To have healthy views of others, we must start with ourselves. While I'm not interested in self-worship, I'll be the first to admit that ostracism compromises the fundamental human need for self-esteem. Abraham Maslow states that no psychological health is possible unless the essential core of the person is fundamentally accepted, loved, and respected by others and by themselves. Severe ostracism frequently gets people to focus and dwell on themselves in very injuring, hurtful, and self-hating ways. It is common during ostracism to be overwhelmed with self-deprecating and condemning thought patterns. As a Christian, I can't entirely agree with everything modern psychology teaches about self-esteem. However, I support developing a healthier self-view. I've experienced a beneficial impact from practicing positive affirmations, and I've seen it help others. Fostering a healthier self-view enables a person injured by rejection to reduce feelings of self-hatred and stop being overly self-focused. Disclaimer - Opinions expressed in the following websites belong to the creators of those websites. A lot of the information helped me during times in my life when I was struggling with self-hatred. Replacing self-condemning thoughts with more beneficial, affirming beliefs is crucial to recovery from ostracism.
Ostracized people are generally really hard on themselves and condemn themselves too much. They sometimes punish themselves harshly, even when there is no apparent reason given for a particular instance of ostracism. The lack of an explanation can be excruciating. It may induce a person to speculate endlessly about potential causes. Most often, the speculation is self-deprecating and has nothing to do with reality. If a person who rejects you is unwilling to communicate a flaw and provide a path to reconciliation, they are not ready for a meaningful, committed relationship. In those cases, most emotional issues likely lie with the person rejecting instead of the person receiving the ostracism.
Christians worship God and not themselves, except many of us have a view of ourselves that is untrue in God's eyes and doesn't line up with His opinion of who we are in Christ. The Bible encourages us not to be self-centered. We focus on God, meet the needs of others, and consider others to be more important than ourselves (Rom. 12:3, Phil. 2:3-4). The Bible talks about denying the self (Luke 9:23-24) and even dying to self (Gal. 2:20, Gal. 5:24). Those teachings are helpful, especially in resisting sinful desires. Yet, interestingly, nowhere does the Bible assert that a person should hate and condemn the self. Mark 12:30-31 says, "'Love the Lord your God with all your heart and with all your soul and with all your mind and with all your strength.' The second is this: 'Love your neighbor as yourself.' There is no commandment greater than these." It is not possible to effectively love your neighbor as yourself unless you love yourself in God's way. In addition to that, you will not be able to consistently meet the needs of others unless you meet your own basic needs. Taking care of your own needs so that you can help others is not selfish. It is a part of practicing love for others. Achieving the ability to love requires that you allow yourself to experience God's love. He loves you so much that Jesus died on a cross to pay the penalty for your sins. That means you are forgiven when you put your faith in Christ. He removes all condemnation (Rom. 5:8, Rom. 8:1).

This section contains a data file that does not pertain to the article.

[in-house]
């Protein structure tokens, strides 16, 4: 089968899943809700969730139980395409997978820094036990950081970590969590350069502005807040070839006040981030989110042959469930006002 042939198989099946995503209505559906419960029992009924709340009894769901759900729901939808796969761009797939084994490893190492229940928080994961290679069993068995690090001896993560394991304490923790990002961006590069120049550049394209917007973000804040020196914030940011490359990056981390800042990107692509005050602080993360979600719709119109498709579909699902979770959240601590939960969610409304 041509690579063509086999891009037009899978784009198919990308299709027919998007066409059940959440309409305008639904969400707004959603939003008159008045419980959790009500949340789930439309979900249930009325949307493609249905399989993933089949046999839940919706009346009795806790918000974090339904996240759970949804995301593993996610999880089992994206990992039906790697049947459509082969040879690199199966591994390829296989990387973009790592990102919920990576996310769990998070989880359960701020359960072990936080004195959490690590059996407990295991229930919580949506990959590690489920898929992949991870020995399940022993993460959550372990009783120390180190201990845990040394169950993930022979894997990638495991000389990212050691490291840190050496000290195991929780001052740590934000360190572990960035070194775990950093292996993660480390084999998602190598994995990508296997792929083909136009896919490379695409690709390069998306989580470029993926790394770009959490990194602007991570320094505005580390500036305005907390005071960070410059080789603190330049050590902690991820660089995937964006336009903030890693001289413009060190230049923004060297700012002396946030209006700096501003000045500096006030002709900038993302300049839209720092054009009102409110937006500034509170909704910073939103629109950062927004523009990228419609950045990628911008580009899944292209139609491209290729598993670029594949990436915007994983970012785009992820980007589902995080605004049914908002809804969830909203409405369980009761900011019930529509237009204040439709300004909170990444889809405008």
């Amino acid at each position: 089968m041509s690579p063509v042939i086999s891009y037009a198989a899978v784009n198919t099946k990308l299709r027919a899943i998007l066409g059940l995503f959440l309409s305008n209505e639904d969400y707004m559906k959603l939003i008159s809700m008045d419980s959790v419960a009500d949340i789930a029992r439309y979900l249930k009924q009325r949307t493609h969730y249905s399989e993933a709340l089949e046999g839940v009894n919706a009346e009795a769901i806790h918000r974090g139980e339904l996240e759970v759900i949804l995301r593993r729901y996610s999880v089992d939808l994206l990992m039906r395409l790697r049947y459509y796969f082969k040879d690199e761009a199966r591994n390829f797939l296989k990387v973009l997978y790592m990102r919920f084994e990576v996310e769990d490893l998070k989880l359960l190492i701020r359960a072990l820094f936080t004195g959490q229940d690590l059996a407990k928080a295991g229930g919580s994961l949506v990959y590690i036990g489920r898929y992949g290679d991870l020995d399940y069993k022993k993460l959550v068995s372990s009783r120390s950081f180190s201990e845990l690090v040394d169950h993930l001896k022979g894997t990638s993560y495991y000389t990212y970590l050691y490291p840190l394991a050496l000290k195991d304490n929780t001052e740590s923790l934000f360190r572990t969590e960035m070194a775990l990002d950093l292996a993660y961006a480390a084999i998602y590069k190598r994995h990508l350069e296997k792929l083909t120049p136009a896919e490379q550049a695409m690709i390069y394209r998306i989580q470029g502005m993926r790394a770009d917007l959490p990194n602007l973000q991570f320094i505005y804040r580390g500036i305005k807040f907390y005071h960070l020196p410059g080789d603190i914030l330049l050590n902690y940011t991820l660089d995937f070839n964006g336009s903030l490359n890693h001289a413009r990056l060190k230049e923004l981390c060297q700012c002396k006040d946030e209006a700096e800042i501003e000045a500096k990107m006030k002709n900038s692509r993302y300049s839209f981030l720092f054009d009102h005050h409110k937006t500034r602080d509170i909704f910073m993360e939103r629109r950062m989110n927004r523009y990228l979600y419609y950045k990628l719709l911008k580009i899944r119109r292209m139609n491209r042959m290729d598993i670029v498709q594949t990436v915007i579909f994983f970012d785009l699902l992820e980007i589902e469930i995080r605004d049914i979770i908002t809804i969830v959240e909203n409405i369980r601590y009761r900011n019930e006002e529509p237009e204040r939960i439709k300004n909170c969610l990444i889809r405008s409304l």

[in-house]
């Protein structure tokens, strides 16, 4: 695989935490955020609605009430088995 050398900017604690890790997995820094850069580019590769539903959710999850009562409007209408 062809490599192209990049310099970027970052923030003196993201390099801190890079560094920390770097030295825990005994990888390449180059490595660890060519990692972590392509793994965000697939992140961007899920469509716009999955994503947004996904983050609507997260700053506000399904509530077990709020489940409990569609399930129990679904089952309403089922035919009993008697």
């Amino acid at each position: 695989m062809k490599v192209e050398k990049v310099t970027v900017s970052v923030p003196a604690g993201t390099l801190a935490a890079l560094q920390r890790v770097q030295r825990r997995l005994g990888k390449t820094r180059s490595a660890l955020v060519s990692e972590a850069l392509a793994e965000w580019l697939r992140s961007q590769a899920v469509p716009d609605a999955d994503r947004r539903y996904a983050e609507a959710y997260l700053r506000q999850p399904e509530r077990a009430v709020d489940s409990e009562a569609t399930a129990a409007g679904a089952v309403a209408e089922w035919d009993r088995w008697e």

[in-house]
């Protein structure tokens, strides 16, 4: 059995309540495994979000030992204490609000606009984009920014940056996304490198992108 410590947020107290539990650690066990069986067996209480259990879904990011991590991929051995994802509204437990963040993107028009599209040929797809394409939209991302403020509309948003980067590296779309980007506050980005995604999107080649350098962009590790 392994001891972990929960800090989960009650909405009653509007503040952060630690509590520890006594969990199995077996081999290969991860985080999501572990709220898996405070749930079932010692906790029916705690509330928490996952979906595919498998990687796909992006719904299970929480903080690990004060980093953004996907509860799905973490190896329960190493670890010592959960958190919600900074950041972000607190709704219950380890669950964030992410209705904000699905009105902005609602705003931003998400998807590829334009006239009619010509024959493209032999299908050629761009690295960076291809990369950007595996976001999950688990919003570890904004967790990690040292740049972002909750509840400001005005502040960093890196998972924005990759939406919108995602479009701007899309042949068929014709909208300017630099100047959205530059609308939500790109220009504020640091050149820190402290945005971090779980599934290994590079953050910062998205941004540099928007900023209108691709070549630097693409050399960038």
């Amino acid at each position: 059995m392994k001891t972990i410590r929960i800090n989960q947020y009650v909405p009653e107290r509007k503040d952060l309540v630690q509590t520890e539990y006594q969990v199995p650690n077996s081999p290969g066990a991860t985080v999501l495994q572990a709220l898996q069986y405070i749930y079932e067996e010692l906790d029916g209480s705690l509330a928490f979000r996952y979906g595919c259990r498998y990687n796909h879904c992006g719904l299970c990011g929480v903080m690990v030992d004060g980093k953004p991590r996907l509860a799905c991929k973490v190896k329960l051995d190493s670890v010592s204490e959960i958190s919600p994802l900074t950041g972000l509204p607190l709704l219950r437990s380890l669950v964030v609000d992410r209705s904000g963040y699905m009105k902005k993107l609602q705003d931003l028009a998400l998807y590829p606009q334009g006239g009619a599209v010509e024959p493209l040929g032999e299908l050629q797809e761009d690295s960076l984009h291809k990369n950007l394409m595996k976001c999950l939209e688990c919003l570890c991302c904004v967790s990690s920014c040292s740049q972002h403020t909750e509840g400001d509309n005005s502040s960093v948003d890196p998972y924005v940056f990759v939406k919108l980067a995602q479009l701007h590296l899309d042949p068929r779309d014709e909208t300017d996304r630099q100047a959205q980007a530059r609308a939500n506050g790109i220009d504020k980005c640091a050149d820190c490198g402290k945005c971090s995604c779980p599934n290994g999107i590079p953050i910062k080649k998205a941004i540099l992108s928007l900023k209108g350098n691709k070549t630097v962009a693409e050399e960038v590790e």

If you were ostracized, you might be condemning yourself. That inward self-condemnation can spill into other areas of your life because thoughts influence behavior. Matt. 15:18 says, "But what comes out of the mouth proceeds from the heart . . . ." Prov. 4:23 says, "Guard your heart above all else, for it determines the course of your life." Proverbs 27:3 says, "For as he thinks in his heart, so is he. . . . " If you struggle with self-condemnation, you're not seeing yourself the way God sees you in Christ, and your self-view may be harmful to your recovery. Self-condemnation puts your focus on yourself instead of God. It prevents you from loving God and loving other people. Consider the links below to gain a healthier, more accurate view and freedom from self-condemnation.